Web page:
The domestication of the horse, believed to have first been accomplished by the Botai people of the Kazakh steppe around 3500 BC, changed human civilization dramatically. Horses made it possible to move much more quickly, connected previously far-flung places, and revolutionized war. Horse power was instrumental even to city life until the rise of the internal combustion engine in the early 20th century.
As horses changed us, so did we change them. A new analysis of the genomes of 16 ancient horses, found in tombs like the one shown above, has revealed the transformation brought about by the selective pressures imposed by human breeders.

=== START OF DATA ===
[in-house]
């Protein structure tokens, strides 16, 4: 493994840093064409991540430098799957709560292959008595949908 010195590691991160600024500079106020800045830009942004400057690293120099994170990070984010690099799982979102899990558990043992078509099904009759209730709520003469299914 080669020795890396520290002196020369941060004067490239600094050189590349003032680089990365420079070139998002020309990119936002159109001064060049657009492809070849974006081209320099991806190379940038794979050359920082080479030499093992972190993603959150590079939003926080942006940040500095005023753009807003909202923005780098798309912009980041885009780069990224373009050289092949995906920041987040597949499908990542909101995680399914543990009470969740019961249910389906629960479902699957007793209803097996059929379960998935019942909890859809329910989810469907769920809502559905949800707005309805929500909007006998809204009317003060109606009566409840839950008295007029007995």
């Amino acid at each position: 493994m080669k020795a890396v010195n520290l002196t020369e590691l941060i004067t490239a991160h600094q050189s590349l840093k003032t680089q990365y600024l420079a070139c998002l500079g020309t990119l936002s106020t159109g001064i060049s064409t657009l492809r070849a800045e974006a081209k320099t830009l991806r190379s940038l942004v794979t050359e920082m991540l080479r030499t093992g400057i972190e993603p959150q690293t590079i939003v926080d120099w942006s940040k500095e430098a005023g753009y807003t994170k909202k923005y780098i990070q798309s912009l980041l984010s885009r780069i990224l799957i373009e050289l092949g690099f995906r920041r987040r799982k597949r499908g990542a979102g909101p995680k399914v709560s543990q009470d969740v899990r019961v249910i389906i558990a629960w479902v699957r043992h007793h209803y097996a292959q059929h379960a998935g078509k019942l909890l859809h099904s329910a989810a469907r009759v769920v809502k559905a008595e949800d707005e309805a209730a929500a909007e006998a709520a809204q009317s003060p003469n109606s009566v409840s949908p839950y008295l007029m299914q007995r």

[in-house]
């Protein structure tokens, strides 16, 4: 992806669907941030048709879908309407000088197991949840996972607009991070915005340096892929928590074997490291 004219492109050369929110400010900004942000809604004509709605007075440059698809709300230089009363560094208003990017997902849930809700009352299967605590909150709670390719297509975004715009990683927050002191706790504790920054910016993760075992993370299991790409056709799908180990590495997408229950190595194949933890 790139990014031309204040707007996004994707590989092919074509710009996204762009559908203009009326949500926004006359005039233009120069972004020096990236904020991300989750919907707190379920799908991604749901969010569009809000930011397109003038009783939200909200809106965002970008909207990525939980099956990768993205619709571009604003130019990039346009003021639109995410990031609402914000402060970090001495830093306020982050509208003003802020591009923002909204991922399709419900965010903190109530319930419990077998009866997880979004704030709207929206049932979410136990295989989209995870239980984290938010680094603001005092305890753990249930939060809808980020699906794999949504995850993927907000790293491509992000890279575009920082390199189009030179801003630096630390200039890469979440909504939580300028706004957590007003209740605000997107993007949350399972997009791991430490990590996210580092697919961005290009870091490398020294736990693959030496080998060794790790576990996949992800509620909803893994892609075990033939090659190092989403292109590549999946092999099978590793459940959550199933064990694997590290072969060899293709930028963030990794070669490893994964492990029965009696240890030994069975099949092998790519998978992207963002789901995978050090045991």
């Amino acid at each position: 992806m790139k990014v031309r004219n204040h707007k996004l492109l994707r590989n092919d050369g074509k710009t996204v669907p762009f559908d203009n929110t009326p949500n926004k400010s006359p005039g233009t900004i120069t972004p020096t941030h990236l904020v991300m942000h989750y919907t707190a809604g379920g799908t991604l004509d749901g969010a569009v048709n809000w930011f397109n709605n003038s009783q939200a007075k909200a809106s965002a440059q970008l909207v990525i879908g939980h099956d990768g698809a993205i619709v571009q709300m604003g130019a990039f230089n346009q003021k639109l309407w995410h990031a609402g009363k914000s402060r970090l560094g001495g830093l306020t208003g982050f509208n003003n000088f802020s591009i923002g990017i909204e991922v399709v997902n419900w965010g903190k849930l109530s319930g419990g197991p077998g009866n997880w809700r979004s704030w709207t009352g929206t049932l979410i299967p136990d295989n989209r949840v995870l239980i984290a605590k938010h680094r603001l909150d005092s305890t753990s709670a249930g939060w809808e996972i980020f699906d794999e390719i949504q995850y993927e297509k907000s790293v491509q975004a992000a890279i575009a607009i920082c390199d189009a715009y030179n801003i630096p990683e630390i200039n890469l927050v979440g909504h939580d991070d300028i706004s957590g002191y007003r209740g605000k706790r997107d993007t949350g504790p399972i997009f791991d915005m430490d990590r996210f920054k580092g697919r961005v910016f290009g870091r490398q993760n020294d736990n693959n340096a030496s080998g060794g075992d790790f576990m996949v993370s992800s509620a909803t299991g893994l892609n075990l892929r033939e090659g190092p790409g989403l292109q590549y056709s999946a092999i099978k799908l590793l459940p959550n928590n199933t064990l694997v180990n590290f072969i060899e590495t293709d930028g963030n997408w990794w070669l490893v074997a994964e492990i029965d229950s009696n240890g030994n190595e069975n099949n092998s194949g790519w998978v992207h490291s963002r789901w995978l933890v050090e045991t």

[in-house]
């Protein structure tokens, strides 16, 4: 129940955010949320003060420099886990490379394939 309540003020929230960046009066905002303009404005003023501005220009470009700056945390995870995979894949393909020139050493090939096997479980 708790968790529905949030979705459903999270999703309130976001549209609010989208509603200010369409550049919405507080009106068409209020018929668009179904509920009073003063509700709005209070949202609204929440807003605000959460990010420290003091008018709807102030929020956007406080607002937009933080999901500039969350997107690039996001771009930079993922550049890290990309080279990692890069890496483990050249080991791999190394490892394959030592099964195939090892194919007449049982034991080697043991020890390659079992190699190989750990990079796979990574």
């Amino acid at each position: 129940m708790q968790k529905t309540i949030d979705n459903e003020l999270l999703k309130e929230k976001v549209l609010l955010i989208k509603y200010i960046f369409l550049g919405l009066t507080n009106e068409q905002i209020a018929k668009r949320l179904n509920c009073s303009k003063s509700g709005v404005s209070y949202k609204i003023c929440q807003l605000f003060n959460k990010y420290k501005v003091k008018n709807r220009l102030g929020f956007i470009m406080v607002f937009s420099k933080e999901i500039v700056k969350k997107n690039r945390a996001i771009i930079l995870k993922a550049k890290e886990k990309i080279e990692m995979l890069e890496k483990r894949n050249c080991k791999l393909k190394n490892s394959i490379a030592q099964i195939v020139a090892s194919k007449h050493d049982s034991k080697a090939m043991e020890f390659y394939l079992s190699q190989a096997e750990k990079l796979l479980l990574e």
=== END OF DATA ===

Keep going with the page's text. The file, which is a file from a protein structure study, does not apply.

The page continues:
Curated content from the editorial staff at Cosmos Magazine.
Read science facts, not fiction...
There’s never been a more important time to explain the facts, cherish evidence-based knowledge and to showcase the latest scientific, technological and engineering breakthroughs. Cosmos is published by The Royal Institution of Australia, a charity dedicated to connecting people with the world of science. Financial contributions, however big or small, help us provide access to trusted science information at a time when the world needs it most. Please support us by making a donation or purchasing a subscription today.